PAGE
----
Monday, 21 August 2017
Review Salad Days
Book & Lyrics By Julian Slade and Dorothy Reynolds
Music By Julian Slade
Dancing In The Park
In 1955, so Wikipedia tells your theatregoing duo, The Pajama Game won the award for Best Musical. However, tellingly, British musical Salad Days received the award for Most Enjoyable Show.
With an original story by Julian Slade and Dorothy Reynolds, Salad Days evokes nostalgically a fantastical 1920s' world around a well-connected toff and his equally upper class female pal. Although the latter, while a university graduate like her male counterpart, is destined for debutante balls and marriage rather than an influential public role.
Sunny-natured Lowri Hamer and gawky Laurie Denman make a fetching pair of chaste yet fun-loving graduates, Jane and Timothy.
They master the musical's restrained yet joyous style with Hamer's strength being a lucid soprano while Joanne McShane's choreography makes the most of Denman's windmill athleticism.
Jane and Timothy however defect from the destiny mapped out for them and search for a job on their own, well before the age of uni careers advice, online recruitment, zero hours contacts and Uber.
The two emerge from the idyllic years at, presumably, Cambridge University, throwing their lot together on a railway platform after graduation - cue the lovely duet "We Said We Wouldn't Look Back." The two like-minded chums subsequently also secretly contract a romantic, yet still rather convenient, marriage.
Lo and behold, in London they find themselves temporary caretakers on £7 a week for Minnie, an unlicensed magic piano, the plinking plonking notes of which incite a viral outbreak of rebellious dancing in everybody who hears them, "Oh Look At Me, I'm Dancing".
This all signals the start of some amazing earth- and air-bound adventures within a revue sketch structure.
The beauty parlour scene with Jane's mother Lady Raeburn (Sophie Millett) on the (non mobile) phone could have come straight out of a Joyce Grenfell sketch.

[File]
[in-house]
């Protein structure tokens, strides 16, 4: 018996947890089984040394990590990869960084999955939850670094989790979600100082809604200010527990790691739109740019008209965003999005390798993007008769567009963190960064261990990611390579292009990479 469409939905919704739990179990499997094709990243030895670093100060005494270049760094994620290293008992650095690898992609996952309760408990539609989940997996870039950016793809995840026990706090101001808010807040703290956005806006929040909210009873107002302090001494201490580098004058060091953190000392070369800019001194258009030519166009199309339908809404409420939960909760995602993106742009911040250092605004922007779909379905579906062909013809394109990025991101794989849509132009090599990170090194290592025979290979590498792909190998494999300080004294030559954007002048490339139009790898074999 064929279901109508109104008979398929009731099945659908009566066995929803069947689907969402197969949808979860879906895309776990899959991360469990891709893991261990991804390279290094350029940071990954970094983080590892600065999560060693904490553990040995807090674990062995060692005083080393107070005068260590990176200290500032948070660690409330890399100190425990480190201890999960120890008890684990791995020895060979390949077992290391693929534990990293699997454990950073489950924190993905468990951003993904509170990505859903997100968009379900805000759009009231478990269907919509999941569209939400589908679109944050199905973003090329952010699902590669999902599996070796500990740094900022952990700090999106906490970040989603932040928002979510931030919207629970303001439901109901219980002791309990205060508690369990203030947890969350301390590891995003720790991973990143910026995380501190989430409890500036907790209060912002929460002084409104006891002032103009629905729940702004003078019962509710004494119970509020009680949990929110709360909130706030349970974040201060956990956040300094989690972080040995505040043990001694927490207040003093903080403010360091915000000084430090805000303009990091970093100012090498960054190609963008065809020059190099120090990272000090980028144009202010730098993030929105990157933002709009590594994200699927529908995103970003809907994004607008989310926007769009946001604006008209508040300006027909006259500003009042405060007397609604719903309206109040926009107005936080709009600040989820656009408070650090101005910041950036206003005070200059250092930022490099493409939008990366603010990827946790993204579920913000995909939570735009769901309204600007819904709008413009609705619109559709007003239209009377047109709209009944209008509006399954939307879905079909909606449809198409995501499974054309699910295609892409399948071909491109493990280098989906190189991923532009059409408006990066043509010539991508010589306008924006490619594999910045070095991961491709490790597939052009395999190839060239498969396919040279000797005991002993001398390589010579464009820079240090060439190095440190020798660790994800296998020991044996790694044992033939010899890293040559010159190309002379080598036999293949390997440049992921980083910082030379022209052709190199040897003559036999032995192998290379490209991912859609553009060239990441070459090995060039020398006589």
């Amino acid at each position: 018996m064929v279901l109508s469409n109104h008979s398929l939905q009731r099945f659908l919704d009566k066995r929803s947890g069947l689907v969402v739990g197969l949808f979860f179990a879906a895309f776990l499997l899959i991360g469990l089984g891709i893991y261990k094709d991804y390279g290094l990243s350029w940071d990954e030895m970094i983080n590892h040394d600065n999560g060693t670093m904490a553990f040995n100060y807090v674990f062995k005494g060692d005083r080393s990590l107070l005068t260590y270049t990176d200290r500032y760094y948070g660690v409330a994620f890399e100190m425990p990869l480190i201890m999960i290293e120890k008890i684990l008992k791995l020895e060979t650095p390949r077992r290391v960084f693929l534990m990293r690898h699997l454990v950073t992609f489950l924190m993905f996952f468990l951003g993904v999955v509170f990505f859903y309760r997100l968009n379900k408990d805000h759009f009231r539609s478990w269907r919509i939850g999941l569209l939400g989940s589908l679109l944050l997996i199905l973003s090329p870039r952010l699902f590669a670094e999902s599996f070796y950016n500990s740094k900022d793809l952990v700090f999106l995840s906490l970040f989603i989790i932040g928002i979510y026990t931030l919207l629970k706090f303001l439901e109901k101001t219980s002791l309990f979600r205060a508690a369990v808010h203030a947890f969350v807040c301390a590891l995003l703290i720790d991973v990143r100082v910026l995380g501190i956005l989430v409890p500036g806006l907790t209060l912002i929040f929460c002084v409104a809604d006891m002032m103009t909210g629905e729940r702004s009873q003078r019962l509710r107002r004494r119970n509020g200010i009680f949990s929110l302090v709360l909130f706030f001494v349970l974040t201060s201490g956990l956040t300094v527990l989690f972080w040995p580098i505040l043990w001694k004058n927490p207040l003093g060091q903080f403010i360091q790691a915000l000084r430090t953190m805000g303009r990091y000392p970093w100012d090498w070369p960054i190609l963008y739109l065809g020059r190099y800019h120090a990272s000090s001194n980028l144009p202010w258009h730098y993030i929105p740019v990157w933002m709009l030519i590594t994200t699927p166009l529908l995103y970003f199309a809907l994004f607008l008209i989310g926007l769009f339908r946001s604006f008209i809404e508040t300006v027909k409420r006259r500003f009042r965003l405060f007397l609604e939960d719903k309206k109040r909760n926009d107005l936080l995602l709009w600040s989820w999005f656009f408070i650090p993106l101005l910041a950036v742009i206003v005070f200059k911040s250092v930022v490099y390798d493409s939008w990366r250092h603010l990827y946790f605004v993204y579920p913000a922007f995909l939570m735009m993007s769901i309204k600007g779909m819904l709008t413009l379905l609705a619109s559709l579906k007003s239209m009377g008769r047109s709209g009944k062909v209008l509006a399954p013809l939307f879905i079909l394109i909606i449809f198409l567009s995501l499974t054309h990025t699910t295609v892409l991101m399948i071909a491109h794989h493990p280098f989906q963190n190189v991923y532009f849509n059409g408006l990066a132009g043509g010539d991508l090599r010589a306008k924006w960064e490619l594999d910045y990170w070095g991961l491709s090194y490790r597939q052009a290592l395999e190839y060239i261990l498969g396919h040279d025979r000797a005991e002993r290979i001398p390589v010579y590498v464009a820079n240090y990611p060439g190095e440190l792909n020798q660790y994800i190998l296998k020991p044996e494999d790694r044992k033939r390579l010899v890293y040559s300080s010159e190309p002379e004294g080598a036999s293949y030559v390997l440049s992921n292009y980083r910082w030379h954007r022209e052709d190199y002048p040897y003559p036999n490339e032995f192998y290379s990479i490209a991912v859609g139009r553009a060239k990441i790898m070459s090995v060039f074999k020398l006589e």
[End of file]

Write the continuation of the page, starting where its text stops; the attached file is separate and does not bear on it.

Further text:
Yet the second act segues into Cleopatra nightclub (after all, the musical is named after a line from Shakespeare's Anthony and Cleopatra and Timothy's uncles seem to have "Egyptian" connections).
Meanwhile a scene reminiscent of sci-fi classic The Day The Earth Stood Still transforms Maeve Byrne's vocally statuesque nightclub singer into a space alien.
A mention of 1950s movie bad girl Diana Dors brings in another futuristic note to a musical otherwise populated with good 1920s upper class gals like Jane and Fiona (Francesca Pim).
Designer Catherine Morgan transforms the Union Theatre space into a cross between an English park and a Coronation street party with colourful bunting, a wooden bench and graceful twirly white seats reminiscent of the original (English!) Mary Shephard illustrations for Mary Poppins on an expanse of manicured green lawn.
Add to this, Mike Lees' delightful costumes crisscrossing the decades to arrive at the 1950s with a detour again with Emma Lloyd's Rowena first into Mary Poppins' gingham territory and then capitalizing on the script's Wizard of Oz reference to produce a yellow road Dorothy in the second act mash up.
On first blush, directed by Bryan Hodgson, Salad Days is a quaint, frothy fairytale asserting Englishness in an uncertain era when the United States had come to police the world and dominate the entertainment business.
Maybe the subversive notes also emerge more clearly in the Gilbert and Sullivan-like Hush Hush with Karl Moffatt playing one of a variety of Timothy's string-pulling, influential uncles.
"Don't ever ask where the Empire's gone ... Double cross your double locks ... Never reveal your age or sex .. Don't ever ask what the war was for/It's hush hush."
Equally so with the singing and dancing of the police inspector (Stephen Patrick) and his subordinate PC Boot (Tom Norman) to whom, we're told, the buck is always passed for the nefarious goings on in the park.
Salad Days evokes an innocent Zuleika Dobson world mixed with cheerful, if rather upper class, costermongery influenced by Noel Gay and Vivian Ellis, as well as Noel Coward and Ivor Novello. However there is also a light touch but very definite patina of Cold War, sexual and old-boy-network politics.
It of course also pre-dated the jolly ambience in American movie musical Mary Poppins, similarly endowed with an English park ethos 😉, and held the fort for British musicals until the onset of Joan Littlewood's Theatre Workshop and then record-breaking Oliver!.
The show reflects its Bristol Old Vic origins, where musical director Julian Slade and actress Dorothy Reynolds built the musical Salad Days around the talents of their company.
The catchy songs here have a charming simplicity and directness played by musical director Elliot Styche's three-piece band with actor musicians Tom Self, Laurie Denman and Lewis McBean variously on piano accompanied by bass and drums.
This is a cheerful piece reflecting a mix of seemingly traditional flapper musical with the concerns of 1950s Britain within a weather vane summer confection. The digs at the status quo are sly but never undermine the musical's jolly, fresh air ambience as a family show.
Even though Monty Python's Flying Circus famously and bloodily lampooned Salad Days, surely the groundbreaking 1960s and 1970s satiric sketch show owes something to its dancing and hugging police officers? Ah, that was the musical that was 😉! An upper range tuneful and sunshiny amber light!